Editor's note: We're celebrating this year's impressive 20 Google Science Fair finalist projects over 20 days in our Spotlight on a Young Scientist series. Learn more about each of these inspiring young people and hear what inspires them in their own words.



Name: Lalita Prasida Sripada Srisai

Home: Odisha, India

Age Category: 13-15

Project title: Absorbing water pollutants with corn cobs






Lalita was inspired to find a use for corn cobs, unused agricultural waste, during a conversation with a tribal farmer in a nearby village. Considering the prominence of water pollution in her country, she decided to use the cobs to improve water quality and ultimately provide access to healthier drinking water. She tested several different methods and found that corn cobs can absorb chemicals, detergents and other pollutants directly from the water. Lalita’s project goal is to provide more clean water for nearby villages. 


What was the inspiration behind your project? 

When I was in nursery school, I dressed up as a corn cob and won the prize for the Fancy Dress Competition. Since then, corn has been one of my favourite vegetables. I love roasted, grilled or steamed corn ears, and roasted corn on the cobs is a popular street food in India. Interestingly, all the parts of the corn plant except the actual cobs are useful. I’ve wondered for a long time how to make use of corn cobs. One day I made a hole at the centre of a cob using a screwdriver. Then I poured some dirty water inside the hole and collected the extract from the other end. Surprisingly, the collected extract was devoid of all the suspended particles. This inspired me to search, examine and experiment whether we could clean wastewater by using corn cobs. This could reduce waste by using another form of waste. Luckily, I was supported by my mentor to plan the project in detail and encouraged to participate in this year's Google Science Fair.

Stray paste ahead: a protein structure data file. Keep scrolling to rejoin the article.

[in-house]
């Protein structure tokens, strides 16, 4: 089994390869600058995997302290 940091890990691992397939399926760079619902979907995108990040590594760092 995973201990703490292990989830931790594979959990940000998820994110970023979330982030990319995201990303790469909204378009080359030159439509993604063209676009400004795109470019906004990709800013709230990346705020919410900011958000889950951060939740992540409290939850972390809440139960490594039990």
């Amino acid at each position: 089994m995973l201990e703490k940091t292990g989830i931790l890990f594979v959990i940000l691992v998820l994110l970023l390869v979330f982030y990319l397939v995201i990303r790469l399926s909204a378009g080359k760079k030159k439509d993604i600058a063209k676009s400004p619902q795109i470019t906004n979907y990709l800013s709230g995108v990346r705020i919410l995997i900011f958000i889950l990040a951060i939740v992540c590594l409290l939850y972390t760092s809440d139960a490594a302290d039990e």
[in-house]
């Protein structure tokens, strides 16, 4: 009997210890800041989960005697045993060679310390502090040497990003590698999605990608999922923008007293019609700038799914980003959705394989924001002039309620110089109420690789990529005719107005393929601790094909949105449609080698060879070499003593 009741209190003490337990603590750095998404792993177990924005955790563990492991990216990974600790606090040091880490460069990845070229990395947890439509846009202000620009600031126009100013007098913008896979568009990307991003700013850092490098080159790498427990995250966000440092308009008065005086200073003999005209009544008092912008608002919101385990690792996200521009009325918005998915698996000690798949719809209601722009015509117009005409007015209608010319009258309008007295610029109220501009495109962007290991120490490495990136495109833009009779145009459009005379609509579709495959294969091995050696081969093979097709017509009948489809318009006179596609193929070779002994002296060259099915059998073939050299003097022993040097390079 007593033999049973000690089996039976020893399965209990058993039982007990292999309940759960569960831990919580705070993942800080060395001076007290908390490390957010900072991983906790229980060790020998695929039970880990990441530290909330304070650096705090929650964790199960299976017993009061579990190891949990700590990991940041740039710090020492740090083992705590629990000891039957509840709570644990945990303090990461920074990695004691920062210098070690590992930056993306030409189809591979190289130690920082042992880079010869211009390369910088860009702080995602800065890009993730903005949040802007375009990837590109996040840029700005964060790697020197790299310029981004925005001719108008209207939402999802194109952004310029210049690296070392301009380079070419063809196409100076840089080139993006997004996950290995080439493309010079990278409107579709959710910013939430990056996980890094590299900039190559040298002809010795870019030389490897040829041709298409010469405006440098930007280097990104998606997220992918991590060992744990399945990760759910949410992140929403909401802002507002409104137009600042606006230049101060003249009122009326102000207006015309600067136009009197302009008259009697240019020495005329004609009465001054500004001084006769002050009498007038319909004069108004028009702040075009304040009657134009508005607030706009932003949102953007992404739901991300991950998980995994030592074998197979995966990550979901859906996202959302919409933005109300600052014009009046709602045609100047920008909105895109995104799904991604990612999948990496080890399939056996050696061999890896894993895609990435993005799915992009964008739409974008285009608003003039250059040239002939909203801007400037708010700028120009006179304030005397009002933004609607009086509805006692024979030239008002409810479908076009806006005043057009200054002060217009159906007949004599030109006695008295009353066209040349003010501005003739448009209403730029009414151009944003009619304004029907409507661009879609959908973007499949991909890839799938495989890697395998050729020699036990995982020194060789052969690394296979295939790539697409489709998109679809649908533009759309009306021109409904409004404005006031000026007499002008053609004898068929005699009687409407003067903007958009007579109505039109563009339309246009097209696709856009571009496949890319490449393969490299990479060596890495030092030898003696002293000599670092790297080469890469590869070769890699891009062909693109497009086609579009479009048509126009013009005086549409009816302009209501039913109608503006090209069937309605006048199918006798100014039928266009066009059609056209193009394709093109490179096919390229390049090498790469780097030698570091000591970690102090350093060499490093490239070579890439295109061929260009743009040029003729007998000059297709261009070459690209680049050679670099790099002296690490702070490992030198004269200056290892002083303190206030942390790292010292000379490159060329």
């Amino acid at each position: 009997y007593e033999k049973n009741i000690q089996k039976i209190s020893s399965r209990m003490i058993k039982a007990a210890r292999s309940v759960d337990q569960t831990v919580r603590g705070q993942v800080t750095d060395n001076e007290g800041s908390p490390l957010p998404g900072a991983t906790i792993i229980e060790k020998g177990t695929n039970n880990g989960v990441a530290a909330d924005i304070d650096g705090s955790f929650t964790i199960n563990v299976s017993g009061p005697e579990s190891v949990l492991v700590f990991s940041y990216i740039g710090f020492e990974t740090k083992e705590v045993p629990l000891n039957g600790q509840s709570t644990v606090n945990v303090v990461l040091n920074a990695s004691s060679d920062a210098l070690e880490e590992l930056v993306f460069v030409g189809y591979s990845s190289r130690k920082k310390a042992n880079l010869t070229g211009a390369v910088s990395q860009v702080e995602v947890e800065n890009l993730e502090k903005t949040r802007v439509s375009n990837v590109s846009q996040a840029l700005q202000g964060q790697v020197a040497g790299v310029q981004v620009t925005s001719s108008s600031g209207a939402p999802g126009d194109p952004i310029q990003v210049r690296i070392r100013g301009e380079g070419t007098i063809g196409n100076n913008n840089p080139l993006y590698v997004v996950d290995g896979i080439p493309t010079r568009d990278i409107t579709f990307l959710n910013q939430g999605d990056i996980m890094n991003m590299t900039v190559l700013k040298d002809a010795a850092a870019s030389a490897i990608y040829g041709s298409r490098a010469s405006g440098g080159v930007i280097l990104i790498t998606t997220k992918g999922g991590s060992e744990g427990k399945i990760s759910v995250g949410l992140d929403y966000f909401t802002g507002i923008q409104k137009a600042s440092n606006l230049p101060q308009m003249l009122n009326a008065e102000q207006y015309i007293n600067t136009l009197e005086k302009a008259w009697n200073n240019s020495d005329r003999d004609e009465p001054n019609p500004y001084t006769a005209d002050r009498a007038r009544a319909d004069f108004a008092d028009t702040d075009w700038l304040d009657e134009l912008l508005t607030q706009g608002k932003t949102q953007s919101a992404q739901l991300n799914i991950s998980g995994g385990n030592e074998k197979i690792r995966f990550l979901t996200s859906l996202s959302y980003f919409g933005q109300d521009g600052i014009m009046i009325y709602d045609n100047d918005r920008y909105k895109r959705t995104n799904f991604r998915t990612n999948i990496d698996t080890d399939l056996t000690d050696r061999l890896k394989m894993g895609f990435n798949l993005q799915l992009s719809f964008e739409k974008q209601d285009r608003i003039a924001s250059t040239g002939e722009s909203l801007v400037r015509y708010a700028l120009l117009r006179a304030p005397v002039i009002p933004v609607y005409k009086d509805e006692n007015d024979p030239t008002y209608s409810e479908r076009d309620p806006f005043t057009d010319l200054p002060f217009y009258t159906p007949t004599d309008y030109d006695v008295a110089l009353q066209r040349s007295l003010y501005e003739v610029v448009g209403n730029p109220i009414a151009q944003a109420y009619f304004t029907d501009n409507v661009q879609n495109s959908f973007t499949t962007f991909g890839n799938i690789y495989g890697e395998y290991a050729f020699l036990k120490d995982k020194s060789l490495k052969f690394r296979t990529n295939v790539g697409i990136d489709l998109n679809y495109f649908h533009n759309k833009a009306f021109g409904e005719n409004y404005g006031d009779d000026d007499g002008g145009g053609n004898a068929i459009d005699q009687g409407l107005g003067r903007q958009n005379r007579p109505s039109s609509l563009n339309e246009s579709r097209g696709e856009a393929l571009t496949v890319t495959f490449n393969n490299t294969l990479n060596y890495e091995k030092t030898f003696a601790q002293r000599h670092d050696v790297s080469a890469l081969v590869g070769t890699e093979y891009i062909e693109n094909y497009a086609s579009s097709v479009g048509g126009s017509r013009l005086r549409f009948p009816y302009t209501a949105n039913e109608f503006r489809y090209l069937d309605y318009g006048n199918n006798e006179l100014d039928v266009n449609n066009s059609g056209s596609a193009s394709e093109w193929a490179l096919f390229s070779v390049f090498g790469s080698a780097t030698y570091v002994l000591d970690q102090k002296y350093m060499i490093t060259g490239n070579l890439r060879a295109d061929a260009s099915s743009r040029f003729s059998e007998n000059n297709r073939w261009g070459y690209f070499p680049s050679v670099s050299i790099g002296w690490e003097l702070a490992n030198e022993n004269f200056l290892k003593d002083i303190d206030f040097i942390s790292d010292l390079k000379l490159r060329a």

Lalita's interest in corn started from an early age
When and why did you become interested in science? 

I am the privileged eldest daughter of my father, who’s a science teacher. Very often he used to take me to the chemistry lab so that I could perform experiments with his students. My frequent visits to the lab packed with variously coloured chemicals attracted my attention since childhood. In my home, I learned how to get around the kitchen from my mother. To me, mixing, soaking, roasting, grinding and baking different ingredients of right proportion to get maximum taste, flavour, energy and above all satisfaction is based more on science than art. Both of my parents ignited my interest in science from a young age.

What words of advice would you share with other young scientists? 

Always observe your surroundings keenly. You never know what scientific breakthrough you may stumble upon.